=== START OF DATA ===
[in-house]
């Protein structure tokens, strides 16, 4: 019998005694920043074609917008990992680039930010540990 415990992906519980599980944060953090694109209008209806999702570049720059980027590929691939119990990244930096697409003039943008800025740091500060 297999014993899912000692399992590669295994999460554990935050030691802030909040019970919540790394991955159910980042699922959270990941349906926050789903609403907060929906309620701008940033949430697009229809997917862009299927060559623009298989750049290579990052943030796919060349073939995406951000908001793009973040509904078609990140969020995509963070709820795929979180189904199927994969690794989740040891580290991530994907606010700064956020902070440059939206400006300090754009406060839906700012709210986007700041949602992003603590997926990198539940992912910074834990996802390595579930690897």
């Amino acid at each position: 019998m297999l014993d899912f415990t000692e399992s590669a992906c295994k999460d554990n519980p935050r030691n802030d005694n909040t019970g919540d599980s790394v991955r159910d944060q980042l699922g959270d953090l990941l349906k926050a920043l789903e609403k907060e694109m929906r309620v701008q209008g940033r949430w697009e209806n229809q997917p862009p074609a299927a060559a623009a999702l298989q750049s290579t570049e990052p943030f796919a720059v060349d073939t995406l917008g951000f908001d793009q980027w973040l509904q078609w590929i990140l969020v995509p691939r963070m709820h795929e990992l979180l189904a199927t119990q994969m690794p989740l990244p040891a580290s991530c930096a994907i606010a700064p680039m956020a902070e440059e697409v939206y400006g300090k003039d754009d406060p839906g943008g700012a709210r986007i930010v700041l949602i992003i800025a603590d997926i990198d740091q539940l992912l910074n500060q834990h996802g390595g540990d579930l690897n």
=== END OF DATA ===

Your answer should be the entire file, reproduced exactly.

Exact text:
[in-house]
């Protein structure tokens, strides 16, 4: 019998005694920043074609917008990992680039930010540990 415990992906519980599980944060953090694109209008209806999702570049720059980027590929691939119990990244930096697409003039943008800025740091500060 297999014993899912000692399992590669295994999460554990935050030691802030909040019970919540790394991955159910980042699922959270990941349906926050789903609403907060929906309620701008940033949430697009229809997917862009299927060559623009298989750049290579990052943030796919060349073939995406951000908001793009973040509904078609990140969020995509963070709820795929979180189904199927994969690794989740040891580290991530994907606010700064956020902070440059939206400006300090754009406060839906700012709210986007700041949602992003603590997926990198539940992912910074834990996802390595579930690897």
């Amino acid at each position: 019998m297999l014993d899912f415990t000692e399992s590669a992906c295994k999460d554990n519980p935050r030691n802030d005694n909040t019970g919540d599980s790394v991955r159910d944060q980042l699922g959270d953090l990941l349906k926050a920043l789903e609403k907060e694109m929906r309620v701008q209008g940033r949430w697009e209806n229809q997917p862009p074609a299927a060559a623009a999702l298989q750049s290579t570049e990052p943030f796919a720059v060349d073939t995406l917008g951000f908001d793009q980027w973040l509904q078609w590929i990140l969020v995509p691939r963070m709820h795929e990992l979180l189904a199927t119990q994969m690794p989740l990244p040891a580290s991530c930096a994907i606010a700064p680039m956020a902070e440059e697409v939206y400006g300090k003039d754009d406060p839906g943008g700012a709210r986007i930010v700041l949602i992003i800025a603590d997926i990198d740091q539940l992912l910074n500060q834990h996802g390595g540990d579930l690897n």